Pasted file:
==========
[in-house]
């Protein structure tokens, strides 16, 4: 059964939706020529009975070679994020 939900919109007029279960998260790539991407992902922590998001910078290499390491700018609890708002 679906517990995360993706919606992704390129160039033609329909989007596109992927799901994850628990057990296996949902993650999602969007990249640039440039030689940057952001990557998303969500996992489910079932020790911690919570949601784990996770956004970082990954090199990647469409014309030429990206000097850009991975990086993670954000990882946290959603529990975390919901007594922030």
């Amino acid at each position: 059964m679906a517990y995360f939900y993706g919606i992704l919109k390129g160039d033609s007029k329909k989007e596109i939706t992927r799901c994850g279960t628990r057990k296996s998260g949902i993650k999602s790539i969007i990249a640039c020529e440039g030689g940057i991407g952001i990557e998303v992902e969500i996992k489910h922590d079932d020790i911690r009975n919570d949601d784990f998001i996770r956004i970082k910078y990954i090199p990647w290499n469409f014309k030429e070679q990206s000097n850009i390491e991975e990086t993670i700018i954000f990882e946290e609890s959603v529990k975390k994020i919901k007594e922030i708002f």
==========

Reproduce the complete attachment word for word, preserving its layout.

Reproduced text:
[in-house]
């Protein structure tokens, strides 16, 4: 059964939706020529009975070679994020 939900919109007029279960998260790539991407992902922590998001910078290499390491700018609890708002 679906517990995360993706919606992704390129160039033609329909989007596109992927799901994850628990057990296996949902993650999602969007990249640039440039030689940057952001990557998303969500996992489910079932020790911690919570949601784990996770956004970082990954090199990647469409014309030429990206000097850009991975990086993670954000990882946290959603529990975390919901007594922030």
């Amino acid at each position: 059964m679906a517990y995360f939900y993706g919606i992704l919109k390129g160039d033609s007029k329909k989007e596109i939706t992927r799901c994850g279960t628990r057990k296996s998260g949902i993650k999602s790539i969007i990249a640039c020529e440039g030689g940057i991407g952001i990557e998303v992902e969500i996992k489910h922590d079932d020790i911690r009975n919570d949601d784990f998001i996770r956004i970082k910078y990954i090199p990647w290499n469409f014309k030429e070679q990206s000097n850009i390491e991975e990086t993670i700018i954000f990882e946290e609890s959603v529990k975390k994020i919901k007594e922030i708002f």